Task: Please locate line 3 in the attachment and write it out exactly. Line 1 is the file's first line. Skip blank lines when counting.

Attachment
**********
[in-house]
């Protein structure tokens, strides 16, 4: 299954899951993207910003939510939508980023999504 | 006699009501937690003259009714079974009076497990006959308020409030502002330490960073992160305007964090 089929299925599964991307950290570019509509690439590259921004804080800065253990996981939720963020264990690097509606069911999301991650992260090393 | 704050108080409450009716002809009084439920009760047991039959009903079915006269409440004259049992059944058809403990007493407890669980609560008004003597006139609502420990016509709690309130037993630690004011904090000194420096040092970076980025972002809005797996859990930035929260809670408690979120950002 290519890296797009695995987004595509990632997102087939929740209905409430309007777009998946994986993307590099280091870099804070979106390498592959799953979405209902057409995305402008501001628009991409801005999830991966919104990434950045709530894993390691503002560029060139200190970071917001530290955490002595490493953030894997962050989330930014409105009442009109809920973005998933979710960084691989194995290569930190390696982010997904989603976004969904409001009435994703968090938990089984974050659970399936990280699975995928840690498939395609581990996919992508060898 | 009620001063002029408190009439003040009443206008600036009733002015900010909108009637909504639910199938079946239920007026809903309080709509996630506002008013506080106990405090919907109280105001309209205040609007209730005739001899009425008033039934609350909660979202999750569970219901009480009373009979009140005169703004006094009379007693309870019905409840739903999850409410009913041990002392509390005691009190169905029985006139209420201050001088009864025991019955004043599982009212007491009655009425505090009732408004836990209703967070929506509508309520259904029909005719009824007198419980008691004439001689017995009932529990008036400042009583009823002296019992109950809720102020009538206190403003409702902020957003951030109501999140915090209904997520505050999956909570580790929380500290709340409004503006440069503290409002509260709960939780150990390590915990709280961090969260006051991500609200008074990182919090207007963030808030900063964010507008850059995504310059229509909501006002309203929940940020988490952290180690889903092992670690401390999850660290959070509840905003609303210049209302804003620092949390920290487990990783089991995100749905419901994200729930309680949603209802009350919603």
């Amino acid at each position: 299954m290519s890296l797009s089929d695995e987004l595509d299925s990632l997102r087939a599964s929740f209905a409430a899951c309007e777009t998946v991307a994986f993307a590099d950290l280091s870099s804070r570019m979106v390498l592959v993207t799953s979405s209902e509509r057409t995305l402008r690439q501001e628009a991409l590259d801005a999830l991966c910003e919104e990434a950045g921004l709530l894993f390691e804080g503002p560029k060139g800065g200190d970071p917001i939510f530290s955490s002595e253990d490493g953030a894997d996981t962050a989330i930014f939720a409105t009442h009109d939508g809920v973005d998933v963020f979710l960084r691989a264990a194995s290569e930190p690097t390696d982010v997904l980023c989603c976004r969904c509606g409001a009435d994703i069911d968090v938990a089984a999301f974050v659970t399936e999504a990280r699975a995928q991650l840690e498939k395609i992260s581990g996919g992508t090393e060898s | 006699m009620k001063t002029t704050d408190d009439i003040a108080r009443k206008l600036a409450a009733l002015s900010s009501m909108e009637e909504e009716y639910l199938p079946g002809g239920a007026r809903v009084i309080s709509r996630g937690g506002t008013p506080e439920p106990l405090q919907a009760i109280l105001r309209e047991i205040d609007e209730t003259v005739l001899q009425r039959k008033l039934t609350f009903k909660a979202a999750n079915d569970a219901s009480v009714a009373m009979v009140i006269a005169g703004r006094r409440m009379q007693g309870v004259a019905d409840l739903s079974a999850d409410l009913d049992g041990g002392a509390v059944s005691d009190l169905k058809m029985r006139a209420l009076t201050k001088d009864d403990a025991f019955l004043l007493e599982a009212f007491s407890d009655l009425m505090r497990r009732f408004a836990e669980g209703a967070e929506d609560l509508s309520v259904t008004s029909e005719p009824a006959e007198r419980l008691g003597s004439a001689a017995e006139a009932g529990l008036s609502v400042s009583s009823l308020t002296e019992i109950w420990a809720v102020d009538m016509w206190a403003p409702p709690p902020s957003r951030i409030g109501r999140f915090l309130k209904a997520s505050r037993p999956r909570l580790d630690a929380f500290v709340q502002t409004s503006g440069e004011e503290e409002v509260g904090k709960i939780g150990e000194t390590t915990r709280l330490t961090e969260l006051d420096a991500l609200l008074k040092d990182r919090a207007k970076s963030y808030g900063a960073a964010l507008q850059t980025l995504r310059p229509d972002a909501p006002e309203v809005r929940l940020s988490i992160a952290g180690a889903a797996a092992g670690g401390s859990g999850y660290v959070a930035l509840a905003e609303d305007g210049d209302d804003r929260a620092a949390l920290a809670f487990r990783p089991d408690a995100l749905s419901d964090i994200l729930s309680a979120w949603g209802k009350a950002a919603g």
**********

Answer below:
């Amino acid at each position: 299954m290519s890296l797009s089929d695995e987004l595509d299925s990632l997102r087939a599964s929740f209905a409430a899951c309007e777009t998946v991307a994986f993307a590099d950290l280091s870099s804070r570019m979106v390498l592959v993207t799953s979405s209902e509509r057409t995305l402008r690439q501001e628009a991409l590259d801005a999830l991966c910003e919104e990434a950045g921004l709530l894993f390691e804080g503002p560029k060139g800065g200190d970071p917001i939510f530290s955490s002595e253990d490493g953030a894997d996981t962050a989330i930014f939720a409105t009442h009109d939508g809920v973005d998933v963020f979710l960084r691989a264990a194995s290569e930190p690097t390696d982010v997904l980023c989603c976004r969904c509606g409001a009435d994703i069911d968090v938990a089984a999301f974050v659970t399936e999504a990280r699975a995928q991650l840690e498939k395609i992260s581990g996919g992508t090393e060898s | 006699m009620k001063t002029t704050d408190d009439i003040a108080r009443k206008l600036a409450a009733l002015s900010s009501m909108e009637e909504e009716y639910l199938p079946g002809g239920a007026r809903v009084i309080s709509r996630g937690g506002t008013p506080e439920p106990l405090q919907a009760i109280l105001r309209e047991i205040d609007e209730t003259v005739l001899q009425r039959k008033l039934t609350f009903k909660a979202a999750n079915d569970a219901s009480v009714a009373m009979v009140i006269a005169g703004r006094r409440m009379q007693g309870v004259a019905d409840l739903s079974a999850d409410l009913d049992g041990g002392a509390v059944s005691d009190l169905k058809m029985r006139a209420l009076t201050k001088d009864d403990a025991f019955l004043l007493e599982a009212f007491s407890d009655l009425m505090r497990r009732f408004a836990e669980g209703a967070e929506d609560l509508s309520v259904t008004s029909e005719p009824a006959e007198r419980l008691g003597s004439a001689a017995e006139a009932g529990l008036s609502v400042s009583s009823l308020t002296e019992i109950w420990a809720v102020d009538m016509w206190a403003p409702p709690p902020s957003r951030i409030g109501r999140f915090l309130k209904a997520s505050r037993p999956r909570l580790d630690a929380f500290v709340q502002t409004s503006g440069e004011e503290e409002v509260g904090k709960i939780g150990e000194t390590t915990r709280l330490t961090e969260l006051d420096a991500l609200l008074k040092d990182r919090a207007k970076s963030y808030g900063a960073a964010l507008q850059t980025l995504r310059p229509d972002a909501p006002e309203v809005r929940l940020s988490i992160a952290g180690a889903a797996a092992g670690g401390s859990g999850y660290v959070a930035l509840a905003e609303d305007g210049d209302d804003r929260a620092a949390l920290a809670f487990r990783p089991d408690a995100l749905s419901d964090i994200l729930s309680a979120w949603g209802k009350a950002a919603g």